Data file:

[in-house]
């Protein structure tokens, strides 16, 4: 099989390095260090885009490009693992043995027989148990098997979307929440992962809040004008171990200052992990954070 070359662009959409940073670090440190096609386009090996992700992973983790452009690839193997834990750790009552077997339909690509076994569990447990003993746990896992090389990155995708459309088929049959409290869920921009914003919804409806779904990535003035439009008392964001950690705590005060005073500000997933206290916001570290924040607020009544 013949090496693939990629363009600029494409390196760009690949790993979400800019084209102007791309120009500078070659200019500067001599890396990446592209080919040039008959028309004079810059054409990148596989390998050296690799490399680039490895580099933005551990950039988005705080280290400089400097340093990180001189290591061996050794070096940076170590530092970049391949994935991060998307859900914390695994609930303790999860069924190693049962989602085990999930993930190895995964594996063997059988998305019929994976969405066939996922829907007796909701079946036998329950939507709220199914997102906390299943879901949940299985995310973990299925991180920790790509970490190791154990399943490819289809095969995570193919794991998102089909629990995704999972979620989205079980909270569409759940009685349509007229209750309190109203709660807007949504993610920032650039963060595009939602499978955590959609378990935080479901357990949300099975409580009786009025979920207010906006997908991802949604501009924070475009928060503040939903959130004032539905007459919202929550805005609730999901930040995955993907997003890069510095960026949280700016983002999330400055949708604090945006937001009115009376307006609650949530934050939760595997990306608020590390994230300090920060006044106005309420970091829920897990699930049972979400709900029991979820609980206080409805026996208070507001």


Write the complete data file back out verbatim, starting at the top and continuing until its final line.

[in-house]
């Protein structure tokens, strides 16, 4: 099989390095260090885009490009693992043995027989148990098997979307929440992962809040004008171990200052992990954070 070359662009959409940073670090440190096609386009090996992700992973983790452009690839193997834990750790009552077997339909690509076994569990447990003993746990896992090389990155995708459309088929049959409290869920921009914003919804409806779904990535003035439009008392964001950690705590005060005073500000997933206290916001570290924040607020009544 013949090496693939990629363009600029494409390196760009690949790993979400800019084209102007791309120009500078070659200019500067001599890396990446592209080919040039008959028309004079810059054409990148596989390998050296690799490399680039490895580099933005551990950039988005705080280290400089400097340093990180001189290591061996050794070096940076170590530092970049391949994935991060998307859900914390695994609930303790999860069924190693049962989602085990999930993930190895995964594996063997059988998305019929994976969405066939996922829907007796909701079946036998329950939507709220199914997102906390299943879901949940299985995310973990299925991180920790790509970490190791154990399943490819289809095969995570193919794991998102089909629990995704999972979620989205079980909270569409759940009685349509007229209750309190109203709660807007949504993610920032650039963060595009939602499978955590959609378990935080479901357990949300099975409580009786009025979920207010906006997908991802949604501009924070475009928060503040939903959130004032539905007459919202929550805005609730999901930040995955993907997003890069510095960026949280700016983002999330400055949708604090945006937001009115009376307006609650949530934050939760595997990306608020590390994230300090920060006044106005309420970091829920897990699930049972979400709900029991979820609980206080409805026996208070507001």